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The Actuary The magazine of the Institute & Faculty of Actuaries
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Past papers/The learning log

Past papers
Exams have been the cornerstone of the education of actuaries for decades, but how has the system changed over time? And have things got easier or harder? In the 1960s student actuaries were often required to pay to take their exams and for the accompanying study materials. Back then, there was only one study period a year, September to April, which made for a more pleasant summer but a longer qualification period. The tutorial system was in its infancy and was available only for later, essay-based exams; most tutors were volunteers. And, of course, students used log tables, not pocket calculators!

The late 1980s saw the arrival of Hazell Carr Training, which began to compete with the Institute and Faculty in providing study materials. From this point on, the voluntary aspect of tutorial provision started to be replaced by the more formal structure that students know today. Hazell Carr Training merged with Institute and Faculty Education (the subsidiary of the Institute and Faculty responsible for ensuring that actuarial student tuition is available) in 1995, and later became BPP Actuarial Education Limited, of which ActEd is a subsidiary.

One thing for which, perhaps, to be thankful is the splitting up of subjects into two smaller parts; instead of having to pass a pair of exams, it was possible to pass two separate ones. This happened in the late 1990s and survives today in the form of CTs 1-8. On the one hand, having to pass a pair of exams meant you could offset poor performance in one paper with good performance in the other; on the other, a failure would have meant resitting two exams so perhaps there was greater incentive to pass first time. CA1, of course, resembles this structure and is perhaps the subject students are most loath to resit.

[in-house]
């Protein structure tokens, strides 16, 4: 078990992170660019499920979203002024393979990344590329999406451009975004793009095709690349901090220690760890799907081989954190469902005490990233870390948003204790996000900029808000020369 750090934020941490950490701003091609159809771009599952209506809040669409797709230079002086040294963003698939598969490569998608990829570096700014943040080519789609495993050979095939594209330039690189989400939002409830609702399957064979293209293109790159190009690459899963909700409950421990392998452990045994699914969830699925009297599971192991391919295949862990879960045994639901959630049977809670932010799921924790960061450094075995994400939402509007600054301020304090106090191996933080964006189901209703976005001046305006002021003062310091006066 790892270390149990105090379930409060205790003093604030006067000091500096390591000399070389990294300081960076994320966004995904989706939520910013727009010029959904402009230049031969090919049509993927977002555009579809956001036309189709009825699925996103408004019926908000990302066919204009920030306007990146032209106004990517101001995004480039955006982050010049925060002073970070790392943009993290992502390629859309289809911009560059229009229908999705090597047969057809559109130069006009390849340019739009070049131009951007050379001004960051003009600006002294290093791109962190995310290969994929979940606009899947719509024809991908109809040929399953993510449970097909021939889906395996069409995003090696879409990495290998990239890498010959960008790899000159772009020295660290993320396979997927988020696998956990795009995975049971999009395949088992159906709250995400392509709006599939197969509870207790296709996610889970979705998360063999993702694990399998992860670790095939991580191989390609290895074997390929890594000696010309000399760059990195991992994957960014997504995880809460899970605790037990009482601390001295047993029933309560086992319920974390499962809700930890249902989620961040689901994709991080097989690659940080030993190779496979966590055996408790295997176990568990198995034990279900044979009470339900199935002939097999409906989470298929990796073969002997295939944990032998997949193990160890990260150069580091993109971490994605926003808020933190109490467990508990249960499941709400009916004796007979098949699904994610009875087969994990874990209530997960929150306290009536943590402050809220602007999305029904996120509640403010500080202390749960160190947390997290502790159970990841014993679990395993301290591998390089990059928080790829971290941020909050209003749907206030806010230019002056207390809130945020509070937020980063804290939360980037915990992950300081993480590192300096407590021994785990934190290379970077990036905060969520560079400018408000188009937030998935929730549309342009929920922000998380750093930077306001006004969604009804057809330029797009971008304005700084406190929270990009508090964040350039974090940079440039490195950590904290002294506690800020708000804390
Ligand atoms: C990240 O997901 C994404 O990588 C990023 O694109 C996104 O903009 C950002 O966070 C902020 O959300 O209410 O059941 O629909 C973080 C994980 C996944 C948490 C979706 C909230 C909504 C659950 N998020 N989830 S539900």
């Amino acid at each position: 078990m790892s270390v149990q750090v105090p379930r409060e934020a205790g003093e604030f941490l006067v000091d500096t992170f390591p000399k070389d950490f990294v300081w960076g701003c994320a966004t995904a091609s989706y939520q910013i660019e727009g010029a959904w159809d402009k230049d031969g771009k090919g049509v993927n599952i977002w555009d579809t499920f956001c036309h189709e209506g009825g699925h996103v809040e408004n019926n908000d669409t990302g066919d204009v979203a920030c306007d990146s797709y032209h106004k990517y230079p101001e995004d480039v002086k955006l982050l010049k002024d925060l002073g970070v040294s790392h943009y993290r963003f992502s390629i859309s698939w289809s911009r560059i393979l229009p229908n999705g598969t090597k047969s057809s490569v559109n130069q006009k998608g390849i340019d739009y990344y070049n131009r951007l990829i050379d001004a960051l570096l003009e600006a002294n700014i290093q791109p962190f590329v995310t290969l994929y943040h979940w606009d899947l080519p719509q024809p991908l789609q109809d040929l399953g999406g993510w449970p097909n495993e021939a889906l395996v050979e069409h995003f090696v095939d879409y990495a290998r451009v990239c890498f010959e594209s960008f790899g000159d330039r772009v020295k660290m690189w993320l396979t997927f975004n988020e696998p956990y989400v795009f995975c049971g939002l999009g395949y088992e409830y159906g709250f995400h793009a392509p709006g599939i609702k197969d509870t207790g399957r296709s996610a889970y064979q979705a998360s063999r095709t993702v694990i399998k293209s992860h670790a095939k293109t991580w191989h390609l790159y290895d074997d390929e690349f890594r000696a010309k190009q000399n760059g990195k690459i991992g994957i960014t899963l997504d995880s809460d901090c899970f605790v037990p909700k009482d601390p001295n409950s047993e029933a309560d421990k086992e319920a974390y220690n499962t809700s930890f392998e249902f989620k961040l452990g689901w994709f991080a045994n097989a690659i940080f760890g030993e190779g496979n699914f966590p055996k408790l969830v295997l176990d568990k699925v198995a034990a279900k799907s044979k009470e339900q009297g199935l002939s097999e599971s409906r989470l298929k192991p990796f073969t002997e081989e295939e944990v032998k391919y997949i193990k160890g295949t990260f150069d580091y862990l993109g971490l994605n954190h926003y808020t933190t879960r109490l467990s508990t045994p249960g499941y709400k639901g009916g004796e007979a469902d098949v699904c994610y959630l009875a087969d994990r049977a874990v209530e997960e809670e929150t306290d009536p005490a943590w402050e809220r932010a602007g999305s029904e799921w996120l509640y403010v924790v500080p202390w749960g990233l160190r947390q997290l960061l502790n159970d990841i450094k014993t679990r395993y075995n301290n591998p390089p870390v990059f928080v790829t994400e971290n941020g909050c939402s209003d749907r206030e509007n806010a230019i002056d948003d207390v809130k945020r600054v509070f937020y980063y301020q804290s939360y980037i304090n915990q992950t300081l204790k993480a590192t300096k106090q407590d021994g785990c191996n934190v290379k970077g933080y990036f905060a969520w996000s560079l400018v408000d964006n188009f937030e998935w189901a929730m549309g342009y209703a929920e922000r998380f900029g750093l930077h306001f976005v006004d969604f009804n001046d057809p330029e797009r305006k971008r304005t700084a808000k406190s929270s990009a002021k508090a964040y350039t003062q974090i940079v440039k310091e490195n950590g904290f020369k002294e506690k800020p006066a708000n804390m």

As actuarial science degrees began to establish themselves in the UK, exemptions became more common and the knowledge of new student actuaries became more sophisticated. Stochastic modelling and financial economics are around a decade old in exam terms and reflect the broadening of actuaries’ activities over time. CA2 and CT9 are very young in exam terms and again suggest a broadening of the education system itself. The continual review of the system is one reason why new courses are added and the profession continues to be relevant.

Are things harder now than they used to be? Probably not, even if there are now more hurdles to surmount. That may give you some encouragement while revising this month.

Stephen Paines is the student page editor

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The learning log
Do you remember what you did at work two summers ago? I don’t, but my learning log does. It keeps a record of tasks, achievements and lessons learnt from various activities at work. It’s also the document that I copy-and-paste from to fill up the official one, required by the Institute for qualifying.

The learning log is a resource with many uses: in the appraisal process, applying for a new position or job, looking up approaches used in previous projects and mistakes never to be repeated. I have a tendency to locate orphaned documents and search for best approaches to typical problems within my log entries. The entries have become a great knowledge resource and allow me to reflect on my work patterns. Jotting down lessons learnt not only prevents them from being forgotten, but also embeds them in my mind.

Perhaps the most important aspect of the learning log is not what’s in it, but what’s not in it. Are there any missing work experiences that prevent you from performing at a higher level? Maybe you are happy where you are; but are you happy about where you’re heading? As part of a control cycle, our careers now require as much monitoring as the businesses we are involved in.

I’m keeping my learning log handy and up to date. As I brainstorm more details to add to my logs, I’ll be glad to add a new entry — “Got published in The Actuary”.

Justin Chan is an actuarial assistant for Hannover Life Re (UK).

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Exam time
Finally, good luck to everyone taking exams this month!